InMontgomery Mut. Ins. Co. v. Chesson, 399 Md. 314, 318, 923 A.2d 939, 941 (2007) (“Chesson I”), the Court of Appeals ordered that the case be remanded for the purpose of conducting the Chesson I hearing. The trial court conducted the Frye-Reed hearing on Dr. Shoemaker’s methodology and theory of causation, and held that “Dr. Shoemaker’s ‘Repetitive Exposure Protocol’ was a differential diagnosis, which itself was ‘reliable’ and ‘properly performed,’ bringing it within general acceptance of the relevant scientific community.” Defendant appealed the holding. The Court of Special Appeals overturned the ruling, and the Court of Appeals granted certiorari.
The Court began with an overview of Maryland’s Frye-Reed standard for the admissibility of testimony presenting “novel” questions of science. The standard’s test requires, in part, that the proffered theory be generally accepted by the scientific community. “A trial judge also cannot admit expert testimony based on scientific methodology without consideration of whether the analysis itself is flawed and posits an ‘analytical gap.’”
The Court then reviewed the Frye-Reed hearing testimony of both Dr. Shoemaker, and the defense’s expert, Dr. Hung Cheung, who was qualified as an expert in internal medicine, occupational medicine, environmental medicine, toxicology, and indoor air quality. Dr. Shoemaker testified regarding his “Repetitive Exposure Protocol” – the differential diagnosis process that he developed, which supported his theory. Dr. Shoemaker noted that prior to 2005 his process and theory were controversial, but claimed that after 2005, they gained acceptance in the relevant scientific community. Conversely, Dr. Cheung testified that the medical literature clearly showed that Dr. Shoemaker’s process and theory were never generally accepted, and that the process contained critical analytical gaps. Specifically, Dr. Shoemaker’s process failed to take into account the level of mold exposure in diagnosing and treating mold-related health problems, which was necessary “as part of a careful environmental and medical history.”
The Court further noted that numerous other jurisdictions had excluded Dr. Shoemaker’s testimony, including the District Court for the District of Columbia, Virginia, Florida, and Alabama. The Court then held that “Dr. Shoemaker’s technique, which reflects a dearth of scientific methodology, as well as his causal theory, therefore, are not shown to be generally accepted in the relevant scientific community.” The Court affirmed the judgment of the Court of Special Appeals reversing the trial Court’s holding, effectively vacating the original judgments rendered in Plaintiffs’ favor.
Submitted by: Marisa A. Trasatti and Gregory S. Emrick, Semmes, Bowen & Semmes, Baltimore, Maryland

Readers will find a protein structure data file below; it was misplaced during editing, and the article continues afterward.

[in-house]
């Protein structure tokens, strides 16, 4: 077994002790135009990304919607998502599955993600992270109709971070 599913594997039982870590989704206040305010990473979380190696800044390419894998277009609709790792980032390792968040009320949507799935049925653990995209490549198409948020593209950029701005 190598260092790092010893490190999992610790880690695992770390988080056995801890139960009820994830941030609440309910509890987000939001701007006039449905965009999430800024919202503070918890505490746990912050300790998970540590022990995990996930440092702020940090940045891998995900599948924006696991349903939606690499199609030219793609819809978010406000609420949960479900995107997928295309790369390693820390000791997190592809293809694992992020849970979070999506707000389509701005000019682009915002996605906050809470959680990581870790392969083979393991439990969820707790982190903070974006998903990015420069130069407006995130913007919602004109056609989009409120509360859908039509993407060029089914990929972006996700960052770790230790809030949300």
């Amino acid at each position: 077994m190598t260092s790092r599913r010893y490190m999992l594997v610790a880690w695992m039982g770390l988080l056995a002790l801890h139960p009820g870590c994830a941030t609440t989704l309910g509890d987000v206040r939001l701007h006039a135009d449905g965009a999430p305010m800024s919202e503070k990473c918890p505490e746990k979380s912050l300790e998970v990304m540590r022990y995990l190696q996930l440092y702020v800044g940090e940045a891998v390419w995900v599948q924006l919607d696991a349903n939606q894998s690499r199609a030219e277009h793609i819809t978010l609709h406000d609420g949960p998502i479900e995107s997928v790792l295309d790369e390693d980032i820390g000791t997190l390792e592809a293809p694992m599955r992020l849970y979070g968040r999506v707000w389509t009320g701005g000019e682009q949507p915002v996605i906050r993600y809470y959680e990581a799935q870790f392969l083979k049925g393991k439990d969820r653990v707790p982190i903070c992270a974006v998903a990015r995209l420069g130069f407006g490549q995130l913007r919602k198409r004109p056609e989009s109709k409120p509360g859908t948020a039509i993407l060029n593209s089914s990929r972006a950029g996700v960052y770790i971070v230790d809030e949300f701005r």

Title: Aggrieved HMO Member May File Maryland Consumer Protection Act Case Against HMO for “Balance Billing”
In Scull v. Groover, Christie & Merritt, P.C., Slip Op. No. 71 (Md., Sept. 30, 2013), the issue was what, if any, remedy an HMO member has when a health maintenance organization (“HMO”) “balance bills,” i.e., charges an HMO member a fee for covered services in addition to those allowed by an HMO, in light of the Maryland Health Maintenance Act prohibiting such activity. In particular, does the HMO member have an implied private cause of action against the health care provider under the HMO Act? In addition, while there is an explicit private cause of action under the Consumer Protection Act, are medical billing practices exempt from that Act under exclusions for the “professional services” of medical practitioners?
Here, the Court held that an HMO member who has been billed by a provider for a covered service does not have an implied private right of action under the HMO Act. But, the HMO member is not precluded from bringing a lawsuit under the Consumer Protection Act.
This case arose when the Plaintiff, an attorney, received a bill for an x-ray exam from the provider for $121.00. To arrive at that charge, the bill indicated an initial charge of $242.00, with credits in the amounts of $91.73 and $29.27 for “Adjustments” and “Insurance Payment,” respectively. The bill stated that the provider was unable to collect from his insurance due to the Plaintiff having “other primary coverage.” The provider’s billing agent advised the Plaintiff that the HMO had reversed the payment it had made to the provider, and that he should submit his claim to Medicare. The HMO, however, informed Plaintiff that he was covered for the x-ray exam and that payment had, in fact, been made to the provider. Plaintiff relayed this information to the provider’s billing agent, who adjusted his account to a $0.00 balance. Nonetheless, Plaintiff received a second bill from the provider for $121.00 months later. Plaintiff paid the bill. Three (3) months later, however, Plaintiff received a check back from the provider for $121.00 explaining that the provider conducted an audit and found a credit owing to Plaintiff. Plaintiff did not cash the refund check, because in his view, the provider had refunded the money only because it knew he was an attorney and was attempting to moot any potential litigation which would challenge the provider’s alleged practice of balance billing.